adopted and recorded. Furthermore, the Davis-Stirling Act contains several provisions

permitting declarations to be amended. (See §§ 1355, 1355.5, 1356, 1357.) In this case,

the amendment was adopted pursuant to section 1355, subdivision (b), which specifically

permits declarations to be amended “at any time,” provided that the amended declaration

       2This argument is a bit disingenuous given that Terifaj admitted that she knew
about the unrecorded no-pets rule when she purchased her unit.
                                                                  [footnote continued on next page]

is approved of by a simple majority of the unit owners and is recorded. We do not believe

that the Legislature would have authorized amendments if it did not intend for them to be

enforceable under section 1354. Thus, the pet restriction contained in the amended

declaration appears to be enforceable pursuant to section 1354. (See Shorewood West

Condominium Ass’n. v. Sadri (Wash. 2000) 992 P.2d 1008, 1012 [property rights of

condominium owners are created by statute, thus lawfully adopted amendments are

enforceable against existing owners].)3

        c. Assessing the Reasonableness of Post-Purchase Amendments

        But that still does not resolve the matter. Terifaj correctly notes that Nahrstedt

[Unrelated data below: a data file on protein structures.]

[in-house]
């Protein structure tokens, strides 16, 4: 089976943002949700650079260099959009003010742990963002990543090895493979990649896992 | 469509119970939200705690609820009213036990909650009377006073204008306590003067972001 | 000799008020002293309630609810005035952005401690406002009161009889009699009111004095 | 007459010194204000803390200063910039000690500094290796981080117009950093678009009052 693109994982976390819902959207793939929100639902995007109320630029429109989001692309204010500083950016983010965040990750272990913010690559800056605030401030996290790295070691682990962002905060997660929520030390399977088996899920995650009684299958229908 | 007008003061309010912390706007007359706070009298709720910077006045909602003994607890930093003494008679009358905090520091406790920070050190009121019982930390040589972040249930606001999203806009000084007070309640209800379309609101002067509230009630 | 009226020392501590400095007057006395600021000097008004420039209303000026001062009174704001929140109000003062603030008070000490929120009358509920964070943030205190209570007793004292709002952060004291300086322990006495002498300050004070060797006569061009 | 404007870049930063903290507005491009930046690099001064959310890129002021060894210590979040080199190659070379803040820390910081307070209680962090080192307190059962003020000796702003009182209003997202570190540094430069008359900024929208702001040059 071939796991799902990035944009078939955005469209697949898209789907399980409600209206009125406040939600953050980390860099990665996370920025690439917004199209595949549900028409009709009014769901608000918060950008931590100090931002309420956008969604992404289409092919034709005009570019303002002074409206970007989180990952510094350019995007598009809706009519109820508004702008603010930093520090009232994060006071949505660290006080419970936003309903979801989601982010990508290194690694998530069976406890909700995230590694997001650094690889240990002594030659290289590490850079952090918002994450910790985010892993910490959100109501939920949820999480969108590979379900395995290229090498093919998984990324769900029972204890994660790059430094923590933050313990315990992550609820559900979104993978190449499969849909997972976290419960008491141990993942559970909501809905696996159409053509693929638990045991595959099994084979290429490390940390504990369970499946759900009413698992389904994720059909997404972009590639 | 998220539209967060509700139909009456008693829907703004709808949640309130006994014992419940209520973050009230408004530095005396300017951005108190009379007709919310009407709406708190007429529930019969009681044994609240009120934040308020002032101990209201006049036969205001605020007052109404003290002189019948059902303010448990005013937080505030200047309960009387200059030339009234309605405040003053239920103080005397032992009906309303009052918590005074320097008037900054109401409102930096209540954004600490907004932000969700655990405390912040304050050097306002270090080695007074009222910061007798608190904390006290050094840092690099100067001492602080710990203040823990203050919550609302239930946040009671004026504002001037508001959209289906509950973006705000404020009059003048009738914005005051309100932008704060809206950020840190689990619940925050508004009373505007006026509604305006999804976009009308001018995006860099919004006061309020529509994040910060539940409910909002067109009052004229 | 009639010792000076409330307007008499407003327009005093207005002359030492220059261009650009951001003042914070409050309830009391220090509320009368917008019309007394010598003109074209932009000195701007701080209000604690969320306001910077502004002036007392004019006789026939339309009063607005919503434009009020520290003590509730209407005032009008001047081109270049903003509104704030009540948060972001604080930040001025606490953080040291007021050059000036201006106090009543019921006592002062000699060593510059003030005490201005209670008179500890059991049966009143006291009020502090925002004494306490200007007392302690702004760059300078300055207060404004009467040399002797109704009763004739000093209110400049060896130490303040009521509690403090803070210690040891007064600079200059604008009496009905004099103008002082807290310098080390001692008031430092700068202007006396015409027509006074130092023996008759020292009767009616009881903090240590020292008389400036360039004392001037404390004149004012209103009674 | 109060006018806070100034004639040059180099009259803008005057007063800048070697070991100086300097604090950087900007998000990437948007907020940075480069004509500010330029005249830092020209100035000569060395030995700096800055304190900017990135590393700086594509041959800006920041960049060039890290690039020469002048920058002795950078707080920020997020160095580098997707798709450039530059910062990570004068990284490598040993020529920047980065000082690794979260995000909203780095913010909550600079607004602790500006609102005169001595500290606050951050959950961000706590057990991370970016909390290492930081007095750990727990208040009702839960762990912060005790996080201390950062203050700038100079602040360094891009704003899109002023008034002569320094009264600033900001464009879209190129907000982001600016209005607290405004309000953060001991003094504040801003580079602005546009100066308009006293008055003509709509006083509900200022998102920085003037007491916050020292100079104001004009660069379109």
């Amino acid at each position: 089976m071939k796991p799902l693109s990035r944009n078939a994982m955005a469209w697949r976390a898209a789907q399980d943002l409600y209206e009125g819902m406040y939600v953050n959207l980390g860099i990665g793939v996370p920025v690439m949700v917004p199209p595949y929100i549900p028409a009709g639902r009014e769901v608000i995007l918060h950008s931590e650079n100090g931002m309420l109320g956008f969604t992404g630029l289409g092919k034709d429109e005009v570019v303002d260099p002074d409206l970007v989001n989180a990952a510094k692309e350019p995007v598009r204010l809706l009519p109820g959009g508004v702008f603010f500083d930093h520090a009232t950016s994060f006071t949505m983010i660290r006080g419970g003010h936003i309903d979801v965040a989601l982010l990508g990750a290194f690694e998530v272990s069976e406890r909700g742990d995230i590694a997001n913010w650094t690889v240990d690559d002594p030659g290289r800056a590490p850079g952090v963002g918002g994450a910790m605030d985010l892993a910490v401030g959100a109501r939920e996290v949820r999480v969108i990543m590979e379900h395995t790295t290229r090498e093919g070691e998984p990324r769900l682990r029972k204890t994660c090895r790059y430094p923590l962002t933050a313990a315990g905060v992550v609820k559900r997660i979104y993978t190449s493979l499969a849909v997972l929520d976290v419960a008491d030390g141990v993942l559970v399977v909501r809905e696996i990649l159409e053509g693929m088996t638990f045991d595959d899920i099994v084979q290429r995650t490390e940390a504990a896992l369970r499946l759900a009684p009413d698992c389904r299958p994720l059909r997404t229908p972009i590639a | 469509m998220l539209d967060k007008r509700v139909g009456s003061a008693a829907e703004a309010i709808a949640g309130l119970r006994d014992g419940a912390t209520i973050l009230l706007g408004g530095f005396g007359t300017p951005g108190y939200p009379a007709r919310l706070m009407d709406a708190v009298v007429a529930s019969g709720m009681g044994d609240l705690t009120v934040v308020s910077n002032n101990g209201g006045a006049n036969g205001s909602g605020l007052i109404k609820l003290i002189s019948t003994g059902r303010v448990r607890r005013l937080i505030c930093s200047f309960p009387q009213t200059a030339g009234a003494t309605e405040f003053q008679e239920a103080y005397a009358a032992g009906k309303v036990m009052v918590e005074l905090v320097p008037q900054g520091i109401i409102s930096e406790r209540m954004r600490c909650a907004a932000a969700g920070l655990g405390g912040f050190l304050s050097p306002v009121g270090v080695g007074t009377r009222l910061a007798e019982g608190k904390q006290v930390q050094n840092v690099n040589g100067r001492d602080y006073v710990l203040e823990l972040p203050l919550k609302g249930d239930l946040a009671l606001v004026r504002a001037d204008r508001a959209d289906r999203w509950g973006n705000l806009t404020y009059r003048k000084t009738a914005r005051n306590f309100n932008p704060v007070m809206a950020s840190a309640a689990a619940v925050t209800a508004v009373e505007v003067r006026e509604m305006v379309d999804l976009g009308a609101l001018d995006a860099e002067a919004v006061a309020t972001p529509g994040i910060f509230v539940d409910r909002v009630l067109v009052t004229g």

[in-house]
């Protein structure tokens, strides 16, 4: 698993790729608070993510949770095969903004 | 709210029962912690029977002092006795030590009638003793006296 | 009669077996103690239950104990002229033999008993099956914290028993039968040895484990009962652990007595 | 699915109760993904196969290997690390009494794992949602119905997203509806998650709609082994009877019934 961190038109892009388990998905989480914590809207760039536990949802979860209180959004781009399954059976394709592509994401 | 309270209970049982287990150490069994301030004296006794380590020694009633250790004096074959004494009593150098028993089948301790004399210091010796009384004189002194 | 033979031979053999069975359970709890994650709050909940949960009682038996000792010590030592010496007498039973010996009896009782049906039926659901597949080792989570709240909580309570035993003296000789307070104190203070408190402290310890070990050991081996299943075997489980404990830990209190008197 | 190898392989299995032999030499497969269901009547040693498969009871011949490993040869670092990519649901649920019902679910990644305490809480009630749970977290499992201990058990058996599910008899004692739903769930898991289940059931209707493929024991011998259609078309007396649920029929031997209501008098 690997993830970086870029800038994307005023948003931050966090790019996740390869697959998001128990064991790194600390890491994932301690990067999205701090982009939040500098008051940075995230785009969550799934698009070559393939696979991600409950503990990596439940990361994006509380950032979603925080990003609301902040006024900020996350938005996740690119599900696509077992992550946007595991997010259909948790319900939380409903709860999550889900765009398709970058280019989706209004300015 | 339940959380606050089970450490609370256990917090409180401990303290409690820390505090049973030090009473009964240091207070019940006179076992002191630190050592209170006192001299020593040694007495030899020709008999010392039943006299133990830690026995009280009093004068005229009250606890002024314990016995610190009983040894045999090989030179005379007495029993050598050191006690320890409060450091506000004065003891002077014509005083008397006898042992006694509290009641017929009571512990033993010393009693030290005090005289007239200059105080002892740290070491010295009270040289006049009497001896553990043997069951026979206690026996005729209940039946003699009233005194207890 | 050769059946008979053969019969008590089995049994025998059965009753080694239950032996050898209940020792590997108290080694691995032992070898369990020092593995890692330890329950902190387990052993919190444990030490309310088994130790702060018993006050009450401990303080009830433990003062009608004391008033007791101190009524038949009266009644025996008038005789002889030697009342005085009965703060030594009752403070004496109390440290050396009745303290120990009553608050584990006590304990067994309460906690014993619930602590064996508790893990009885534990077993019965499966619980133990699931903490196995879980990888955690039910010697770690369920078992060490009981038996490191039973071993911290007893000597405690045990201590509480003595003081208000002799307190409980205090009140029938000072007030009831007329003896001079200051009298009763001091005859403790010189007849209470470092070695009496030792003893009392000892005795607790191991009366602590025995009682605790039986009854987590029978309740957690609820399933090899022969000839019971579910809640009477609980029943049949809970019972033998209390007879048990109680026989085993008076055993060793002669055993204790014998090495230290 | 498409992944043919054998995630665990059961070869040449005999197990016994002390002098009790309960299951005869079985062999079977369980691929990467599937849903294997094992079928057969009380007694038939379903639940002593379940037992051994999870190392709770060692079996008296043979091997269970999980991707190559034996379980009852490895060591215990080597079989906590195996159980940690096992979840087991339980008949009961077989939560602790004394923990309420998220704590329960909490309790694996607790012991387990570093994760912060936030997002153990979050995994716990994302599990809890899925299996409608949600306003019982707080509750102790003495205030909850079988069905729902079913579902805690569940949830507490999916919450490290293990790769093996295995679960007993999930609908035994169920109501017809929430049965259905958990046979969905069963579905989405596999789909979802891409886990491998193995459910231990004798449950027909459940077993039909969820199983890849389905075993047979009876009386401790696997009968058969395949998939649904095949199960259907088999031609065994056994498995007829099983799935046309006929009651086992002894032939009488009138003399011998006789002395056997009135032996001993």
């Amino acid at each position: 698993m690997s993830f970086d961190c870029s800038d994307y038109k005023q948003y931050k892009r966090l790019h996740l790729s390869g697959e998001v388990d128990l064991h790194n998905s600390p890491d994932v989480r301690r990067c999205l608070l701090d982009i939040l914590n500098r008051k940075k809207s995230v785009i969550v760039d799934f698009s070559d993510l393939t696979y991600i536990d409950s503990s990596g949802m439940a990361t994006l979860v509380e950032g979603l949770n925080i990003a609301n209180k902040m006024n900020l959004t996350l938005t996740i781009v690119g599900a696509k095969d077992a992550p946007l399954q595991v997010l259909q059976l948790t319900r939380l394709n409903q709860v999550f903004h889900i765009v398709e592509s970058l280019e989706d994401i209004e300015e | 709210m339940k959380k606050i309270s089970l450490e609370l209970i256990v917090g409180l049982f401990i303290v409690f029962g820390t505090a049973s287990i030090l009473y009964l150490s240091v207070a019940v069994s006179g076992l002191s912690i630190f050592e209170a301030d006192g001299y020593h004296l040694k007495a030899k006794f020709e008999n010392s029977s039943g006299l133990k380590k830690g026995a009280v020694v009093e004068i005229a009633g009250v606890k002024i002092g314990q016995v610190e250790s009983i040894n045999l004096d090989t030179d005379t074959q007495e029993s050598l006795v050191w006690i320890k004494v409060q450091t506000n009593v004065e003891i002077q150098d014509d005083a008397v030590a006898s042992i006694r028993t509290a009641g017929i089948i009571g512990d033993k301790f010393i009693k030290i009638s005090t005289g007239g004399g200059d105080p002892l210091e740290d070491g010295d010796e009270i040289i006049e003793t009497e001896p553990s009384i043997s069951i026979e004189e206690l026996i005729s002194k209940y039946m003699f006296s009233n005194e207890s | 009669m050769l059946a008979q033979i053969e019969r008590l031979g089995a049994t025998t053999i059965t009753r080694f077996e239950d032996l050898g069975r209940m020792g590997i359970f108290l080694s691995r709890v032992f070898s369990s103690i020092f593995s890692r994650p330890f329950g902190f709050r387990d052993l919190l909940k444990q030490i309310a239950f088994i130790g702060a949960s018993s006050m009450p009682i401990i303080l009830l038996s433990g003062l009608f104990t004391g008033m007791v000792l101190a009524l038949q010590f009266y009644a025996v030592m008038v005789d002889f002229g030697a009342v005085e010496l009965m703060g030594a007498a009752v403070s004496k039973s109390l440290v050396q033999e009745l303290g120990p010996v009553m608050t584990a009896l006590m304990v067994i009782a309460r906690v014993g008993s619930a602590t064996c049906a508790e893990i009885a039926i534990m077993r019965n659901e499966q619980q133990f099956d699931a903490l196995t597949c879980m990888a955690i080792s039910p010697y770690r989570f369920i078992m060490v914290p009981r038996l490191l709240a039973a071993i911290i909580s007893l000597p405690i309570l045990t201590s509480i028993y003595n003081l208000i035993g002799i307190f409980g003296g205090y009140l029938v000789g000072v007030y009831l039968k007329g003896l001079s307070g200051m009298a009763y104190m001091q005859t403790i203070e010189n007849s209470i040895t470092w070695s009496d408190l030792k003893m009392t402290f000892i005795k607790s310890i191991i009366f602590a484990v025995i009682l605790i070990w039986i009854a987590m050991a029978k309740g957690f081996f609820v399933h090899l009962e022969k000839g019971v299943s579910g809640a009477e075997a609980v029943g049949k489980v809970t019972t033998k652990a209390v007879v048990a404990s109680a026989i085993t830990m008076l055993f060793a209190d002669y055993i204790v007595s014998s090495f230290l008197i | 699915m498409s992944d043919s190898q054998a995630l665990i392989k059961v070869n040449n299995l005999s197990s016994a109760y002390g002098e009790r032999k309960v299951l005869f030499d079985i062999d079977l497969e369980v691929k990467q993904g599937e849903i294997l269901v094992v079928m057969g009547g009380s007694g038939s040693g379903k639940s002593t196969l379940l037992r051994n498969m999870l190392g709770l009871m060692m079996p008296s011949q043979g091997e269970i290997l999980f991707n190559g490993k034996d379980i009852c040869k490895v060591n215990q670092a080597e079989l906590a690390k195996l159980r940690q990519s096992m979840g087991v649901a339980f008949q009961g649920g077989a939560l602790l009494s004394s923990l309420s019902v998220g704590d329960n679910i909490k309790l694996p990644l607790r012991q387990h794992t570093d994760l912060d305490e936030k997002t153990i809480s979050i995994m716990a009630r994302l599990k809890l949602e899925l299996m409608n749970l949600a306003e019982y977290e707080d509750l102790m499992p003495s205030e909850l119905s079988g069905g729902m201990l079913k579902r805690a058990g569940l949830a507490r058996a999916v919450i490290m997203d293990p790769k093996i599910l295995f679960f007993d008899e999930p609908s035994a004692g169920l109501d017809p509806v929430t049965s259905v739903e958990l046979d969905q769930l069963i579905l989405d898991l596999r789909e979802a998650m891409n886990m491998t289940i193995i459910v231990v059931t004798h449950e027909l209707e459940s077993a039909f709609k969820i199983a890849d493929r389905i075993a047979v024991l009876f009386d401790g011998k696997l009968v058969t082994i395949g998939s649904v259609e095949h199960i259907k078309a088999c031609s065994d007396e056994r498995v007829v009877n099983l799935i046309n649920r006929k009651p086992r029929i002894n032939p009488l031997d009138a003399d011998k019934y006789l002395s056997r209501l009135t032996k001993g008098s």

involved a previously existing declaration rather than a subsequently amended one. And

Nahrstedt indicates that this distinction may make a difference, at least insofar as the

standard for assessing reasonableness is concerned.

        Nahrstedt noted that many jurisdictions defer to restrictions contained in the

original recorded declaration, but not restrictions subsequently adopted by the association.

(Nahrstedt, supra, 8 Cal.4th at p. 376.) For this proposition, Nahrstedt cited Hidden

Harbour Estates, Inc. v. Basso (Fl.App. 1981) 393 So.2d 637 (Basso), which described

two categories of use restrictions: (1) those contained in the declaration; and (2) those

[footnote continued from previous page]

        On a related note, Terifaj argues that although the prior version of section 1355
allowed declarations to be amended by a simple majority, the Legislature intentionally
omitted that provision from the current statutes. Not so. As discussed, the current
version of section 1355 also allows declarations to be amended by a simple majority vote.

promulgated by the association or the board. Basso explained that the first category of

restrictions “are clothed with a very strong presumption of validity which arises from the

fact that each individual unit owner purchases his unit knowing of and accepting the